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IMRO Showcase live at Crawdaddy, Dublin
Saccade, Get Me Moscow, Hello Moon and The Cast Of Cheers all make for a great night of new local music.
Celina Murphy, 13 Apr 2010
For a rock journalist, 8pm can seem like very early in the morning. We’re cranky, we haven’t had our coffee yet and in some cases we’re still nursing sore heads from sitting up all night with the new Sugababes album.
This is precisely why it’s extra sweet when an evening of spanking new local music goes right. First up to sooth my ears are Dublin foursome Saccade with some ballsy yet melodic trip-rock. Reeling guitars and causal bird noises inclusive, undisputable set highlight is thrash-happy closer ‘Wastin’ My Time’, a rendition far superior to anything I’ve heard the Northsiders produce on disc.
Next, a distinctly un-Soviet Get Me Moscow call to mind some of the better indie outfits that were knocking around the UK three years ago (see Dirty Pretty Things and early Cribs). Sure, some of this has a ring of familiarity to it, but with a truly punk heartbeat and enviable turn of phrase on their side, the Dubliners deliver a very worthy pop rock set.
With a name like Hello Moon, I’m half expecting our third performers to be accompanied by a lute-strumming three-year-old called Sunbeam. As it happens, I’m wrong about the lute, but right about the sun. Their Belle & Sebastian-esque rock boasts a confident vintage swell, while single ‘Three More Inches’ wins me over with an irresistibly awkward vocal.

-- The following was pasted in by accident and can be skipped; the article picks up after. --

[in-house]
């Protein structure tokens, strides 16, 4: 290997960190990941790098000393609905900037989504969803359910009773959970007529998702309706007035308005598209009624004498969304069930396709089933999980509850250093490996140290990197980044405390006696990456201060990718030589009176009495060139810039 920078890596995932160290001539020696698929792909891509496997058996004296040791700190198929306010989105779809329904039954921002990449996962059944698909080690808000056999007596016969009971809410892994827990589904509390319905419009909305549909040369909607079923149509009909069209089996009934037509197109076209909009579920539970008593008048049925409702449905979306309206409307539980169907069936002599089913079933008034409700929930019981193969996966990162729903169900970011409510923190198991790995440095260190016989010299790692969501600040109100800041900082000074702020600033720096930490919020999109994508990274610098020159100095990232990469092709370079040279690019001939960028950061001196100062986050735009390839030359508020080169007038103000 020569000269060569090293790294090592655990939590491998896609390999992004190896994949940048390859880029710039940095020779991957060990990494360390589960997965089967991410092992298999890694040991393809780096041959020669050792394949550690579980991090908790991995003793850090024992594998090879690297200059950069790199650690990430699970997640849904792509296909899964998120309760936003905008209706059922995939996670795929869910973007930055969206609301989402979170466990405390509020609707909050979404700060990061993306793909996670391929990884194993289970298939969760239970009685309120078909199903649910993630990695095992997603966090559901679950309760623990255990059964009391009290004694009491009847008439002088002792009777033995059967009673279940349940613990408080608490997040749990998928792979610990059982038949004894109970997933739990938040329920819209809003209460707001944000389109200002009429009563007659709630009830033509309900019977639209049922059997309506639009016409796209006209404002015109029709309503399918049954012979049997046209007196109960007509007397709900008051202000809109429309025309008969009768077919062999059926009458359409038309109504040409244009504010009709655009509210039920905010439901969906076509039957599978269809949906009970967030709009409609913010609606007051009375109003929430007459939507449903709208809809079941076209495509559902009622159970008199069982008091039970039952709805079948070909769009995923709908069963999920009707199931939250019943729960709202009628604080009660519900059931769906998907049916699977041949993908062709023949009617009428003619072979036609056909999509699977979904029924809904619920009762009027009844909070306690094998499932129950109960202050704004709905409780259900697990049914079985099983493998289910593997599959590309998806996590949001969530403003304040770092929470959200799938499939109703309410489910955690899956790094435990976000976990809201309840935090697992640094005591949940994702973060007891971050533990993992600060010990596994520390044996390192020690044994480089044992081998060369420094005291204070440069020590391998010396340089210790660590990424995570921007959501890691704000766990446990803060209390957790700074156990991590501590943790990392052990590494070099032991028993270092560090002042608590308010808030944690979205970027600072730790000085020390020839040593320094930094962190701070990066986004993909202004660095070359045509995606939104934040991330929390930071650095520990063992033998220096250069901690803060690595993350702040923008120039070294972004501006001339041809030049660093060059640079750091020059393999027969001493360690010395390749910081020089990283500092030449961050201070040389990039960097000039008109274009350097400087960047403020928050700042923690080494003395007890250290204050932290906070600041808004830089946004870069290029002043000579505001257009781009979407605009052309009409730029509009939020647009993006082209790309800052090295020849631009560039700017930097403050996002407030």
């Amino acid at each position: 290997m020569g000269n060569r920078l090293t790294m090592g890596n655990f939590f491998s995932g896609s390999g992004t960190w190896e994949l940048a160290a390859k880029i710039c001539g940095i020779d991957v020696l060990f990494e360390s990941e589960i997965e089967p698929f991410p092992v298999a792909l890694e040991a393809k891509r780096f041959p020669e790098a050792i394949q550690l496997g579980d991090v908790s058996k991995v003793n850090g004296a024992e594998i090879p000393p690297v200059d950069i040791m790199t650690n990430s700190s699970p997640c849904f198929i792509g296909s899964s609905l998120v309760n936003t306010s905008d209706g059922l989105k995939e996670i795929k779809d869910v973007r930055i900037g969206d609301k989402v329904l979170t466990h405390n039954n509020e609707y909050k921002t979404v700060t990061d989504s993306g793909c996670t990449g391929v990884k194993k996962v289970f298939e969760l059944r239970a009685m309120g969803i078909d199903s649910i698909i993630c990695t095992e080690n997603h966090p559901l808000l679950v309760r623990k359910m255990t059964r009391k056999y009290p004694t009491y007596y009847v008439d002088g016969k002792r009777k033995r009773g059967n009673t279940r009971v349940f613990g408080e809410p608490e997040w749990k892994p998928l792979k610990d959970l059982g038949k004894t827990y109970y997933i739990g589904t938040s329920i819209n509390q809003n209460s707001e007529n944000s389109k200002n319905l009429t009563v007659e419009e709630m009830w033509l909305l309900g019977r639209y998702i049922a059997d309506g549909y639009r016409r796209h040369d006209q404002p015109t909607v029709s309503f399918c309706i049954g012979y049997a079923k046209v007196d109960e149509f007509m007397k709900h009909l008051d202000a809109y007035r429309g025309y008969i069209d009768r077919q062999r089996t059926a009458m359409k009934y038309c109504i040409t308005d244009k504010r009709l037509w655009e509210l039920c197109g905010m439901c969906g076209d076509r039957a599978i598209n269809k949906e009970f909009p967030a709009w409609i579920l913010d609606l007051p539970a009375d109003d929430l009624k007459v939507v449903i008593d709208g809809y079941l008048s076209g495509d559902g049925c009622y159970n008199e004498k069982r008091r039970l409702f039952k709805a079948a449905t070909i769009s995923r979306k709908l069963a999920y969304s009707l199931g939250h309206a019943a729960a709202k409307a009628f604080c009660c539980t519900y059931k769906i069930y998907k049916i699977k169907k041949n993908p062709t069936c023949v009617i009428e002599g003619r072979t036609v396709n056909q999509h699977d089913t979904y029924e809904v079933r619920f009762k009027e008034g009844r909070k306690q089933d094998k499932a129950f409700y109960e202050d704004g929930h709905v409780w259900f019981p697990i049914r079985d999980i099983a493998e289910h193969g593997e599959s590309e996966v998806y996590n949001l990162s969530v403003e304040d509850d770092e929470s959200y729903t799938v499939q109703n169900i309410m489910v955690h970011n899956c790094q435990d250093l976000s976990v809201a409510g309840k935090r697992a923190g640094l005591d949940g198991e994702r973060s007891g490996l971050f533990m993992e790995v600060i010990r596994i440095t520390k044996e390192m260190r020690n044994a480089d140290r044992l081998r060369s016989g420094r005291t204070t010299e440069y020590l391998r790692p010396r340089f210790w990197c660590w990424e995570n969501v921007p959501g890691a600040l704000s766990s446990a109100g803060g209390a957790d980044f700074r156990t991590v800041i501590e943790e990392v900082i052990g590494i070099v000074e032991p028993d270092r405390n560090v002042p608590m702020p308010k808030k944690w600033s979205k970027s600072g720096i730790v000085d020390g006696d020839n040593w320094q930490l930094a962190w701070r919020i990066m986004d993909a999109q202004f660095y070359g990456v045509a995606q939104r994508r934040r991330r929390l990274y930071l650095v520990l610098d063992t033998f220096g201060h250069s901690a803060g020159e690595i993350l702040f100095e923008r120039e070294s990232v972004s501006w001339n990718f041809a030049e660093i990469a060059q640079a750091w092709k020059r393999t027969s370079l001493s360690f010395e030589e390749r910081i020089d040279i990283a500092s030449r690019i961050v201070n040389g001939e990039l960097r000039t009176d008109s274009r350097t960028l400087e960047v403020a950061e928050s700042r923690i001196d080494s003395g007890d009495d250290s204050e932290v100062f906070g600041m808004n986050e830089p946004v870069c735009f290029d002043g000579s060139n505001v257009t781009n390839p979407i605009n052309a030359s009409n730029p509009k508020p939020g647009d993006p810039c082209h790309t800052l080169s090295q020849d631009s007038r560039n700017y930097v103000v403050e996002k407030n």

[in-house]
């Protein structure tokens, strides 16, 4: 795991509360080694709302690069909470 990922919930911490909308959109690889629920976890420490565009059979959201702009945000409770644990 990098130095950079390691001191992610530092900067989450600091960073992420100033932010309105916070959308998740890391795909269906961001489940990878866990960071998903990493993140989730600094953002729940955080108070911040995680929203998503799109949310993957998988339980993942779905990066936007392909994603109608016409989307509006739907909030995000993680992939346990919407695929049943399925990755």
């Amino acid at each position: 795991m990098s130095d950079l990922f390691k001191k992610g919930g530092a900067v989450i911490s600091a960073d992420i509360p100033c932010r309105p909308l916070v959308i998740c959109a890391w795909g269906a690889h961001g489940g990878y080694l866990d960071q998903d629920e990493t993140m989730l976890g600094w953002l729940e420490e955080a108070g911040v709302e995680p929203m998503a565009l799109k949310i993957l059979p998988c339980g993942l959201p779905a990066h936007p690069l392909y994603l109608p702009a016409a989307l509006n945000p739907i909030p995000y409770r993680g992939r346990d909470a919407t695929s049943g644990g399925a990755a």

With their debut album Chariot now spinning on my various music-playing devices on a daily basis, I’ve forecasted a mightily good gig from robot rock newbies The Cast Of Cheers, but I’m still not prepared for the amount of furious, seductive and dauntless rifferama these lads are able to pack into one sitting. Wasting no time finding their stride; they plug in, kill every note and shuffle off again just as fast.
Amazingly, this is only The Cast Of Cheers’ fifth ever gig, and whether the audience is aware of it or not, I clock more than a few onlooking musicians flare with jealousy at the foursome’s instrumental prowess. ‘Auricom’ and ‘I Am Lion’ are that bit more daring on stage than on Chariot, while the live looping on ‘Goose’ takes the show to a whole other level. It’s difficult to single out a moment of climax but Conor and Neil Adams’”Is there any fucking love in here?” refrain on ‘Tigerfox’ is extra special. To answer their rhetorical question, there’s a great deal of fucking love in here, and knowing that homegrown noise like this is being made regularly in rooms of 50 punters is all the love I need.